There are many interpretations of the meaning of Dylan Thomas’ iconic poem. A Google search will give you boat-loads of interpretation. For most it means fighting to the last against decline and dissolution. Rage is one approach, acceptance might be another.
Consider the man who takes on projects. There was a time when the thought of adding a whole new floor to a house was child’s play. If there wasn’t a plan, it could at least be roughed in. Lifting a roof rafter without hydraulic assistance? No problem. If the rafter didn’t fit the way it was supposed to, get a hammer. If it still didn’t fit, get a bigger hammer. The finish work came later.
There’s a reason why you don’t see many senior citizens shingling. It’s hard, demanding work, requiring a limber, supple body with flexible joints. The old guy pointing here and there from the lawn is either the supervisor or the homeowner who dreams of skittering up and down the ladder with a seventy pound bundle of shingles slung over his shoulder: ain’t gonna happen anymore baby. He’d be lucky to get thirty pounds up the ladder!
Then there are the physical consequences of working on a project. For those of us with restricted blood flow bequeathed by our genetics; between aspirin, Plavix and fish oil, a mere brushing of a two by four against an arm or leg leaves a rainbow of colors. Questions asked by a nurse at the clinic take on a whole new meaning when they see a black and blue arm, leg or torso. “Do you feel safe at home?”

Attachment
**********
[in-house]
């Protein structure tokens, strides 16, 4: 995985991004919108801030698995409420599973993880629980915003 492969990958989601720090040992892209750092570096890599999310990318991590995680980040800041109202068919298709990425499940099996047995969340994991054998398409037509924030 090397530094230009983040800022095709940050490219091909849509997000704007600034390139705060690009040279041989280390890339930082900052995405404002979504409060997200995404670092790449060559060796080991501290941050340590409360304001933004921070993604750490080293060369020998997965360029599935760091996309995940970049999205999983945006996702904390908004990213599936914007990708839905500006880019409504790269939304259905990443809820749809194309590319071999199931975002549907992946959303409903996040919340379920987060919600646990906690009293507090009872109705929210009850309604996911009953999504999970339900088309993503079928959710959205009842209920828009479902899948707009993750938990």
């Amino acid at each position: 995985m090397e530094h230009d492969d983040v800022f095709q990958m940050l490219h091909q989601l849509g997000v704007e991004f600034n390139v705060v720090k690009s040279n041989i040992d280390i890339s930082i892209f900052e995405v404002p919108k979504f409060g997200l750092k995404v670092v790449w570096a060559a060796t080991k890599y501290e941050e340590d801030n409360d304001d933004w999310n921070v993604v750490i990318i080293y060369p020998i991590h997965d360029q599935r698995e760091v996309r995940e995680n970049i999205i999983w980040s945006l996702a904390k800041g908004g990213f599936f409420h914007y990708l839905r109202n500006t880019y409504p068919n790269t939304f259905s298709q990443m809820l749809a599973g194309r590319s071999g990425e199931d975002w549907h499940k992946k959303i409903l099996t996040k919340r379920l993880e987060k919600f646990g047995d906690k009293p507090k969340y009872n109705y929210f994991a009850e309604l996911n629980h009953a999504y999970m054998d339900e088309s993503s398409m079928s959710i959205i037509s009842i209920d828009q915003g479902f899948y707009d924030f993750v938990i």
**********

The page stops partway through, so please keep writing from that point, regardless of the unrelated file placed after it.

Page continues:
“Yeah . . . Except for the damage I inflict on myself!”
Getting ready for winter’s onslaughts used to mean warming yourself by dropping a tree in the woods, cutting to stove length, splitting and stacking for drying and then stoking the fire as temperatures drop. Even with the luxury of having someone deliver wood cut and split, it still needs to be stacked and the occasional piece chopped again when it’s a little too big. These efforts in a tattered body mean more “face time” with a Monster Maul. This is not done rapidly. It might take a week and repeated trips to the hot tub interepersed with forays to the medicine cabinet for Advil. Those tired of the effort and mess now hit a button on a remote and let the gas do the work.
With all the projects set before the average homeowner, other additions to winter preparation include raking, cleaning gutters, washing windows, hanging bikes and pulling, covering and winterizing boats. Yanking docks out is a whole other chaper. With not a lot of chimney sweeps around, a clean sweep needs doing so the house doesn’t go up in flames some cold night. Sometimes “The Home” with all the other seniors looks inviting.
I am not the man I used to be. But then I ask, “Was I ever the man I used to be?” The past looks richer in the dusk than in sunrise.